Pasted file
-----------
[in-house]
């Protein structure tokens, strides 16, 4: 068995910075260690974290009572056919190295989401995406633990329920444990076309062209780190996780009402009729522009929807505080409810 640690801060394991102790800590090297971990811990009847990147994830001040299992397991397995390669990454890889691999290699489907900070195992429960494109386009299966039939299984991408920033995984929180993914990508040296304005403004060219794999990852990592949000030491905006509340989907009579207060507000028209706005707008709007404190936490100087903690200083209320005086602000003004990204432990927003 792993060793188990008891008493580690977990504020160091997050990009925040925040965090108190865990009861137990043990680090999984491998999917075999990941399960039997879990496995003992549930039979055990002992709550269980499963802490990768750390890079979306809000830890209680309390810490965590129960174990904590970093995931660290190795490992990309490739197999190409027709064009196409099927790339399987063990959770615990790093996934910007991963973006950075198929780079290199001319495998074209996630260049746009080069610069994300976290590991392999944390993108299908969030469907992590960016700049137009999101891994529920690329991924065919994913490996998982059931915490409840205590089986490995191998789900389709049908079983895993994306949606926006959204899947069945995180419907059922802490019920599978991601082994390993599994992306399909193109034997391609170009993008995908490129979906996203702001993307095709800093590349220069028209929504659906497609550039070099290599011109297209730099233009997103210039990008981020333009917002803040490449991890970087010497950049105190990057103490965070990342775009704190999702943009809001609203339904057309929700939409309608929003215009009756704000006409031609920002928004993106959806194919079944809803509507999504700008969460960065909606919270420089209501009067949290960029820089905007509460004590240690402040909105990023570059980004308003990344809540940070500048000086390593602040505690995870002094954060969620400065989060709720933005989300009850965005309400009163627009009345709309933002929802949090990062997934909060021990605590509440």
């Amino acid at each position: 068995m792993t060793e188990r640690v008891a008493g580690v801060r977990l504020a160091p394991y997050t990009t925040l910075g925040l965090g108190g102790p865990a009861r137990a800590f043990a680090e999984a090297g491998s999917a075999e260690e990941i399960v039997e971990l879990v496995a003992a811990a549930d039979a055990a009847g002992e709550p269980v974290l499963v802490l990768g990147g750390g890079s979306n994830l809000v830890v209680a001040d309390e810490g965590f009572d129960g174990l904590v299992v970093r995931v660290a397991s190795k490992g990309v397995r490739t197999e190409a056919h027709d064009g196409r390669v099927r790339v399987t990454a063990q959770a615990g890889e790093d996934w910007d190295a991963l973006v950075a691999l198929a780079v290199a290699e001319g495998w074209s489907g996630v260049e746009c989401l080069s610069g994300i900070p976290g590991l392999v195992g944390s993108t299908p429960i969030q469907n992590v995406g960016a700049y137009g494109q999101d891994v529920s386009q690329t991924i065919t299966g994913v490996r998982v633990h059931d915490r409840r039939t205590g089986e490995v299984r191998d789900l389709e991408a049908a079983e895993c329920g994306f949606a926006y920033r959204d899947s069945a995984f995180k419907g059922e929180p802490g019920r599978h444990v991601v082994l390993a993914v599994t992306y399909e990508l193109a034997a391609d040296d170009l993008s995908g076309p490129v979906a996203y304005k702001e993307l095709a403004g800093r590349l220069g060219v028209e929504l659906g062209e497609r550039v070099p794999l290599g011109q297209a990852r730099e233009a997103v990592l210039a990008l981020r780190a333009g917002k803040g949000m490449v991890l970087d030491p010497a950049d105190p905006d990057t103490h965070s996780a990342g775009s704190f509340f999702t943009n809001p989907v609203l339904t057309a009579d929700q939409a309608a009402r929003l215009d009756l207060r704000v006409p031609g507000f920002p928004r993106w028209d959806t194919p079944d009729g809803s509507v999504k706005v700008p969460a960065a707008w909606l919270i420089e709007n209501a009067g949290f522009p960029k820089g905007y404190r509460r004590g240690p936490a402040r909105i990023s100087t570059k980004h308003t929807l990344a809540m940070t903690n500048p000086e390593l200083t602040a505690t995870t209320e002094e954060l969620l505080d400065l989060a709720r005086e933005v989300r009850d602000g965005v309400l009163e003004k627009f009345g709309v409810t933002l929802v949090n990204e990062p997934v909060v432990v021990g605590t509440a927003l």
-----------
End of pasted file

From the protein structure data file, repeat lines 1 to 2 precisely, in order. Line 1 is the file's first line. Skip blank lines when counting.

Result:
[in-house]
């Protein structure tokens, strides 16, 4: 068995910075260690974290009572056919190295989401995406633990329920444990076309062209780190996780009402009729522009929807505080409810 640690801060394991102790800590090297971990811990009847990147994830001040299992397991397995390669990454890889691999290699489907900070195992429960494109386009299966039939299984991408920033995984929180993914990508040296304005403004060219794999990852990592949000030491905006509340989907009579207060507000028209706005707008709007404190936490100087903690200083209320005086602000003004990204432990927003 792993060793188990008891008493580690977990504020160091997050990009925040925040965090108190865990009861137990043990680090999984491998999917075999990941399960039997879990496995003992549930039979055990002992709550269980499963802490990768750390890079979306809000830890209680309390810490965590129960174990904590970093995931660290190795490992990309490739197999190409027709064009196409099927790339399987063990959770615990790093996934910007991963973006950075198929780079290199001319495998074209996630260049746009080069610069994300976290590991392999944390993108299908969030469907992590960016700049137009999101891994529920690329991924065919994913490996998982059931915490409840205590089986490995191998789900389709049908079983895993994306949606926006959204899947069945995180419907059922802490019920599978991601082994390993599994992306399909193109034997391609170009993008995908490129979906996203702001993307095709800093590349220069028209929504659906497609550039070099290599011109297209730099233009997103210039990008981020333009917002803040490449991890970087010497950049105190990057103490965070990342775009704190999702943009809001609203339904057309929700939409309608929003215009009756704000006409031609920002928004993106959806194919079944809803509507999504700008969460960065909606919270420089209501009067949290960029820089905007509460004590240690402040909105990023570059980004308003990344809540940070500048000086390593602040505690995870002094954060969620400065989060709720933005989300009850965005309400009163627009009345709309933002929802949090990062997934909060021990605590509440």